“We should have done this earlier,” wrote Ruch in his May 5 letter to the “Dear Upper Midwest Diocese Family.”

Let me begin by saying there are those who have been horribly victimized in these events. I desire to own where we have not served them as well as we should have and to care for any potential victims who may still come forward.

Ruch openly described the past two years as a difficult learning process.

I made regrettable errors in this process. When the original allegation came out against Mark in 2019, I mistakenly assumed that the necessary criminal investigation was a sufficient next step. I thought it best to let the county district attorney’s office lead a thorough investigation resulting in a clear ruling. I anticipated that after this process we would inform the diocese of the court’s ruling. I naively expected the trial to occur much sooner than it has.

I have since learned otherwise, in part through conversations with one of the victims. I now understand that when an accusation of this gravity occurs, and when an arrest is made, a safe opportunity for other possible victims to come forward must be created. I apologize for this, dear family of God. We would have cared better for the victims had we hired a firm earlier. My mistake accounts for the significant gap in time between Mark being accused of an offense and this communication to you.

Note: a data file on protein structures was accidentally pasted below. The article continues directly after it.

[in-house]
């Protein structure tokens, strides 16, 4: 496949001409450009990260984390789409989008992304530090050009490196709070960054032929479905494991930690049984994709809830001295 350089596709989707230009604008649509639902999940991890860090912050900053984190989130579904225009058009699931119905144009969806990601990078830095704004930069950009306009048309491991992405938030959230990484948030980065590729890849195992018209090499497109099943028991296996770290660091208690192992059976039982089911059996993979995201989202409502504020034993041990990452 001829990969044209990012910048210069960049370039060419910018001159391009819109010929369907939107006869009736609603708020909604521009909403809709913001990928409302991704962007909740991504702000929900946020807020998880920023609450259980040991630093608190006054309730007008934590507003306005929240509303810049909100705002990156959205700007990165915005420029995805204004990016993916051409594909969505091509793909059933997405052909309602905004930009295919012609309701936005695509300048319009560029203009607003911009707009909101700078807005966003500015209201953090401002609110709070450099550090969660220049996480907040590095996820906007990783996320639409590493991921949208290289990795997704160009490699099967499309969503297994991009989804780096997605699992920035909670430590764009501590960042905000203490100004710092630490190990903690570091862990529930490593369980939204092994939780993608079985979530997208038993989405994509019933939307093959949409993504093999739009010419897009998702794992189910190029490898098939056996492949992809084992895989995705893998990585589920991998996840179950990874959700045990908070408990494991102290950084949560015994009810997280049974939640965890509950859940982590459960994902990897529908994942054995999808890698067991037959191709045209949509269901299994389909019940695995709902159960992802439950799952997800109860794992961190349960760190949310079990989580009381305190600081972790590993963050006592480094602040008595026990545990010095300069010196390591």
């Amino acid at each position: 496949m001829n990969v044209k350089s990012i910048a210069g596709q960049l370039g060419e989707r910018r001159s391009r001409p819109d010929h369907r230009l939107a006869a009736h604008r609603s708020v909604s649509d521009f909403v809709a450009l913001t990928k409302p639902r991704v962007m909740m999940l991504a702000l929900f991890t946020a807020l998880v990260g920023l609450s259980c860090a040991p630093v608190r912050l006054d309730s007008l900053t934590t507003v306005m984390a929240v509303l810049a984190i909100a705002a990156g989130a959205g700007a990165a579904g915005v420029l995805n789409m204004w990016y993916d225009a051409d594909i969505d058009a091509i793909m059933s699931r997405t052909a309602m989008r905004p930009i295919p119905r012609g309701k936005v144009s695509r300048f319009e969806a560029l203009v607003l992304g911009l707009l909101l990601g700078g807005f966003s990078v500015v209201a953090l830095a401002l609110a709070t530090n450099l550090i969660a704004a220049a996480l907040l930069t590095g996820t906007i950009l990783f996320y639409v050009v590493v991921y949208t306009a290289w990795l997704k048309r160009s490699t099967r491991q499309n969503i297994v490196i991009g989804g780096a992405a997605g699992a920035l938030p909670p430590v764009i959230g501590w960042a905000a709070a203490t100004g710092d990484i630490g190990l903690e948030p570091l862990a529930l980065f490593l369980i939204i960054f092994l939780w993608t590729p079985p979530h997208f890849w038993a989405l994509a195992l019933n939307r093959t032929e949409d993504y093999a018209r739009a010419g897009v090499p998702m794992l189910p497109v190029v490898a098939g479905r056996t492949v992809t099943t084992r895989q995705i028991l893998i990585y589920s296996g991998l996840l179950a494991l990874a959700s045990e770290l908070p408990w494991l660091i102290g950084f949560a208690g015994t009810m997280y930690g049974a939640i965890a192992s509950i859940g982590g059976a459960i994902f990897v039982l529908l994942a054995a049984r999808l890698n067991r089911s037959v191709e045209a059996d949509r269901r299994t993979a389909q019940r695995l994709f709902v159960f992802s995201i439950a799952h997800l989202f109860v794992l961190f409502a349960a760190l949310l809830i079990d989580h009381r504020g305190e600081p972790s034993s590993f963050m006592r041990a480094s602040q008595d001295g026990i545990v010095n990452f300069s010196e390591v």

He reiterated his regret, as well as his commitment to transparency and justice for victims, in an update released June 29:

I want to reiterate what I said several weeks ago, that I deeply apologize for not notifying the diocese earlier of the abuse that took place…I am very sorry for this…I look forward to a broad investigation that will reveal how we can improve. We desire truth and submit ourselves to this process.

The saga eventually involved Julie Roys of the Chicago-based The Roys Report.  She became aware of the troubles because she and her family had been members of an ACNA congregation where Rivera served.  She explained in a letter published by Dee Parsons at The Wartburg Watch that this conflict of interest made her choose not to cover the story.

In addition, one of her board members is Eirik Olsen, an ACNA priest who was part of the committee Ruch formed after Rivera’s arrest. Olsen has resigned from the board of The Roys Report, according to Roys’s letter: